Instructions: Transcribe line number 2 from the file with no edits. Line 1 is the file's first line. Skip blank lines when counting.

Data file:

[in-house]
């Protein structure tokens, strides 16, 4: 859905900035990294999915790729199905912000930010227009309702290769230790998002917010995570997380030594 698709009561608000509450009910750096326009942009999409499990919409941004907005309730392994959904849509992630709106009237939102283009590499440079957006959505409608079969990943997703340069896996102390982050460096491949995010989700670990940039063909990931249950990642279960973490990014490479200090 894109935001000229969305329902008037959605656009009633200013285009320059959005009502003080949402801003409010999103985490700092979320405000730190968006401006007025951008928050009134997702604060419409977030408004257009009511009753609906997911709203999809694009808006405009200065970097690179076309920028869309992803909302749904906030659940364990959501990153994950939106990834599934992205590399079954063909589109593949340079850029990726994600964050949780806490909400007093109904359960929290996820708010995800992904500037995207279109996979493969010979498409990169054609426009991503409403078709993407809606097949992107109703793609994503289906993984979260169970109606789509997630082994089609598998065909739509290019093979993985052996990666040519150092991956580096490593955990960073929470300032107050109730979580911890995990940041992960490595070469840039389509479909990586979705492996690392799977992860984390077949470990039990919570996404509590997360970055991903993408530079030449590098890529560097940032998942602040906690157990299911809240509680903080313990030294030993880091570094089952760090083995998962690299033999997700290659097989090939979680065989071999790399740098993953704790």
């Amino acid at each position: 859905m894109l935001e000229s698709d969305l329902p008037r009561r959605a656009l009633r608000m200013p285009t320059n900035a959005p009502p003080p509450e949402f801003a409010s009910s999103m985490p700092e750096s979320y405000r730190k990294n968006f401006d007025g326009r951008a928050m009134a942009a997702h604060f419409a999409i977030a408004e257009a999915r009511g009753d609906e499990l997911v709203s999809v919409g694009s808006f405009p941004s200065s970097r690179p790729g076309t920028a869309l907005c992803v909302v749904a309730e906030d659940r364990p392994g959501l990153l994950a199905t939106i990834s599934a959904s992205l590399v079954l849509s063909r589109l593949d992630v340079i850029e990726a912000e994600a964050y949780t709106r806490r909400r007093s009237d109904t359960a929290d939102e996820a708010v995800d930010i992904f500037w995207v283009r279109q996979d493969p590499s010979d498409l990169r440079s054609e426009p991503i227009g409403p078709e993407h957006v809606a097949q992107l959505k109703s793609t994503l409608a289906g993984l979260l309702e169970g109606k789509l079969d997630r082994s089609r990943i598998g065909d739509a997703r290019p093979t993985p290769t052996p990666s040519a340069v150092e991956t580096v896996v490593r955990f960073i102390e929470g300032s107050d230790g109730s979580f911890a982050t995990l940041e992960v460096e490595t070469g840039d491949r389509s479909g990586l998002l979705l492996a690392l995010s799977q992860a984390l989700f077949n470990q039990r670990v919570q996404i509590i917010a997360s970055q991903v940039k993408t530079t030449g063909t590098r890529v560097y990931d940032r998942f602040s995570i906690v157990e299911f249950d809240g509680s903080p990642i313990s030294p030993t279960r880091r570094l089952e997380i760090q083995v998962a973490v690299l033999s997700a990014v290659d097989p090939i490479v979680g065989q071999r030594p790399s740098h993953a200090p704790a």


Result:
């Protein structure tokens, strides 16, 4: 859905900035990294999915790729199905912000930010227009309702290769230790998002917010995570997380030594 698709009561608000509450009910750096326009942009999409499990919409941004907005309730392994959904849509992630709106009237939102283009590499440079957006959505409608079969990943997703340069896996102390982050460096491949995010989700670990940039063909990931249950990642279960973490990014490479200090 894109935001000229969305329902008037959605656009009633200013285009320059959005009502003080949402801003409010999103985490700092979320405000730190968006401006007025951008928050009134997702604060419409977030408004257009009511009753609906997911709203999809694009808006405009200065970097690179076309920028869309992803909302749904906030659940364990959501990153994950939106990834599934992205590399079954063909589109593949340079850029990726994600964050949780806490909400007093109904359960929290996820708010995800992904500037995207279109996979493969010979498409990169054609426009991503409403078709993407809606097949992107109703793609994503289906993984979260169970109606789509997630082994089609598998065909739509290019093979993985052996990666040519150092991956580096490593955990960073929470300032107050109730979580911890995990940041992960490595070469840039389509479909990586979705492996690392799977992860984390077949470990039990919570996404509590997360970055991903993408530079030449590098890529560097940032998942602040906690157990299911809240509680903080313990030294030993880091570094089952760090083995998962690299033999997700290659097989090939979680065989071999790399740098993953704790």